Evidence Based Laboratory Medicine

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Evidence Based Laboratory Medicine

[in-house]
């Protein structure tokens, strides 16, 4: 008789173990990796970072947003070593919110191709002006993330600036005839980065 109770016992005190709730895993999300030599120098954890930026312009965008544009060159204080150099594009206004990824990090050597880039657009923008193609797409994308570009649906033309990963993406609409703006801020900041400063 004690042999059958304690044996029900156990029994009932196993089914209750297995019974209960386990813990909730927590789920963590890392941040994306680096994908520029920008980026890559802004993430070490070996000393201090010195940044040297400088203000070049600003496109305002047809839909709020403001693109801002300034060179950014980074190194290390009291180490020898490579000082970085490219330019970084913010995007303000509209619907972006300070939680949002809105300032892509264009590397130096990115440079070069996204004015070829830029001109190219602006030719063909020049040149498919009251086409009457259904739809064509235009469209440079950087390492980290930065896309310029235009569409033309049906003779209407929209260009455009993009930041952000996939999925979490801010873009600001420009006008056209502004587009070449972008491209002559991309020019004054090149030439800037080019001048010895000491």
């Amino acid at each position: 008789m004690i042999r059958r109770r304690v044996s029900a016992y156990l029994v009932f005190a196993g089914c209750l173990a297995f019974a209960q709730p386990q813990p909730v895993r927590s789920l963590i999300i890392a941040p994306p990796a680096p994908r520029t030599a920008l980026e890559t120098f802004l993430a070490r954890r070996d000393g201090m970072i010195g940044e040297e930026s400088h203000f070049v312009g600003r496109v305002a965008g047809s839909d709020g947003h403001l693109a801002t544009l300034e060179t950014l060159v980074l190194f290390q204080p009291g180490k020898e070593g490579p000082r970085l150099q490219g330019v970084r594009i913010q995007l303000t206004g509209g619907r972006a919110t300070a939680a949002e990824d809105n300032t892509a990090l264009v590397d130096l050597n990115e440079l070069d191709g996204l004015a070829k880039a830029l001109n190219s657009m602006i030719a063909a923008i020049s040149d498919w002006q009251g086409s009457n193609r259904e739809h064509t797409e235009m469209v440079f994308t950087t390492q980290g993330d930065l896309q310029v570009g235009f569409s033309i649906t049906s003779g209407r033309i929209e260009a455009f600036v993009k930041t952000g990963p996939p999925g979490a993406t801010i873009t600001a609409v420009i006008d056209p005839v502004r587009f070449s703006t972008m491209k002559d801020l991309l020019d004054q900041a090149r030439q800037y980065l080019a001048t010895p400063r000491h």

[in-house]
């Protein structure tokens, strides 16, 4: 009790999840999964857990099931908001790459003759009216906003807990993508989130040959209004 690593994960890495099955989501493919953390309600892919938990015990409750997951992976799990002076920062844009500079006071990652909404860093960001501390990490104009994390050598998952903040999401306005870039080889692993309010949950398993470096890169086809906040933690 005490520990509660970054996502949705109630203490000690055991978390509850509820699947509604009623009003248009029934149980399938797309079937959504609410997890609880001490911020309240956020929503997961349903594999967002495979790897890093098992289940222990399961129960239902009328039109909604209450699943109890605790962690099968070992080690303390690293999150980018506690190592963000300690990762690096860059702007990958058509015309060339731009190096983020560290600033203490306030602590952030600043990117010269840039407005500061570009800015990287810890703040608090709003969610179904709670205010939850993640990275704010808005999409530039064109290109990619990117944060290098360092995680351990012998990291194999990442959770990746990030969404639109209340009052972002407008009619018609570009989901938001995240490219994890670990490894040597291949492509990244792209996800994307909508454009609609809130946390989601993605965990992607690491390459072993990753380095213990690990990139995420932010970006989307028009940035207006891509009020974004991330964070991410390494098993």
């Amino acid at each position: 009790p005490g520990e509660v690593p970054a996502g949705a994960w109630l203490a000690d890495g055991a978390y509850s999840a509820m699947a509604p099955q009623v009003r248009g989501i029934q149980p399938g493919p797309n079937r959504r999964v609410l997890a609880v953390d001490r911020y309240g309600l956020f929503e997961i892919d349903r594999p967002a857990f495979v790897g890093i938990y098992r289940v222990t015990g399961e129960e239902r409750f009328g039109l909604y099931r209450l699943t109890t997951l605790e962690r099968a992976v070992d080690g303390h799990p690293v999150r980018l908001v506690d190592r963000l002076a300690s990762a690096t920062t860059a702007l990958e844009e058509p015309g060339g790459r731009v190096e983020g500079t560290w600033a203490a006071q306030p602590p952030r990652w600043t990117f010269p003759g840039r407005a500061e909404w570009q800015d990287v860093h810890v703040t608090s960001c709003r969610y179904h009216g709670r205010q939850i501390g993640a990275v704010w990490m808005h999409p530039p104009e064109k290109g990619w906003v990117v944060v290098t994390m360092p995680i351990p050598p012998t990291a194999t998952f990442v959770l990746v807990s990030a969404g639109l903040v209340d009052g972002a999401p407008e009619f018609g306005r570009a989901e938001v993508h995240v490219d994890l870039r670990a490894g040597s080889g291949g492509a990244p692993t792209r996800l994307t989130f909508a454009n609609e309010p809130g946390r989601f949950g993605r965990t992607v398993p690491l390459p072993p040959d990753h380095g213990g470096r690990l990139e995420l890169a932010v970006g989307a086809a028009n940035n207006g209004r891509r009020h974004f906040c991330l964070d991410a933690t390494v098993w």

1. 1. Clinical Chemistry 46:8 1041–1050 (2000) Review Evidence-based Laboratory Medicine: Supporting Decision-Making Christopher P. Price There is an implicit acceptance that an evidence-based controlled trials as the only means of meeting rigid culture underpins the practice of laboratory medicine, in criteria on acceptable evidence and the demise of the part because it is perceived as the scientific foundation expert opinion (3 ). However, the rhetoric that surrounds of medicine. However, several reviews of specific test the debate on evidence-based medicine needs to be put procedures or technologies have shown that the evi- into context, recognizing that the burgeoning levels of dence base is limited and in many cases flawed. One of knowledge and the increasingly multidisciplinary nature the key deficiencies in the scientific literature on diag- of healthcare are placing increasing demands on all prac- nostic tests often is the absence of an explicit statement titioners (4 ). of the clinical need, i.e., the clinical or operational Interestingly, to date evidence-based medicine appears question that the use of the test is seeking to answer. to have had limited impact in the sphere of laboratory Several reviews of the literature on specific procedures medicine. Furthermore, there are some data to suggest have also demonstrated that the experimental method- that adherence to criteria for the use of robust evidence in ology used is flawed with, in some cases, significant scientific papers on the use of diagnostic tests is poor (5 ). bias being introduced. Despite these limitations it is Laboratory medicine also provides some of the more recognized that a more evidence-based approach will overt examples of practice lacking a good foundation of help in the education and training of health profession- evidence—perhaps the best examples being the variations als, in the creation of a research agenda, in the produc- seen in testing strategies between different hospitals for tion of guidelines, in the support of clinical decision- the same clinical presentations (6, 7 ). It is therefore hardly making, and in resource allocation. Furthermore, as surprising that there are ardent critics of laboratory med- knowledge and technologies continue to be developed, icine and a considerable body of literature devoted to the an evidence-based strategy will be critical to harnessing inappropriate use of diagnostic tests (8 –10 ). Perhaps the these developments. greatest challenge to laboratory medicine is the sugges- © 2000 American Association for Clinical Chemistry tion that diagnostic tests are not perceived to have a major impact on patient outcomes (11 ). Whereas most would Evidence-based medicine has been hailed by some as a consider this an extremely misguided viewpoint, it does new paradigm for medical practice (1 ), whereas others indicate the degree of ignorance or misunderstanding that claim that it is unscientific, with a heavy emphasis on a surrounds the value of diagnostic tests and poses one of statistical and more managerial approach to decision- the major challenges for today’s laboratory professionals. making that challenges the nature of clinical expertise and clinical decision-making (2 ). The proponents of an evi- Definitions and Concepts dence-based approach point to the fact that clinical expe- evidence-based medicine rience is a vital part of becoming a competent physician The generally accepted definition of evidence-based med- but that experience should be based on robust observa- icine is that given by Sackett et al. (12 ), namely “the tion; robust in this context means the collection of data in conscientious, explicit and judicious use of current best a reproducible and unbiased way. Critics of the evidence- evidence in making decisions about the care of patients”. based approach point to the need for large randomized This definition can readily be applied to laboratory med- icine, recognizing (a) that a request for a diagnostic test represents part of a decision-making process; (b) the relevance to the clinical situation at hand; (c) the need for Department of Clinical Biochemistry, St. Bartholomew’s and The Royal critical appraisal of evidence in terms of quality; and (d) London School of Medicine & Dentistry, Turner Street, London E1 2AD, United Kingdom. Fax 44-20-7377-1544; e-mail c.p.price@mds.qmw.ac.uk. the continuing evolution of evidence, particularly for new Received March 2, 2000; accepted May 26, 2000. tests. 1041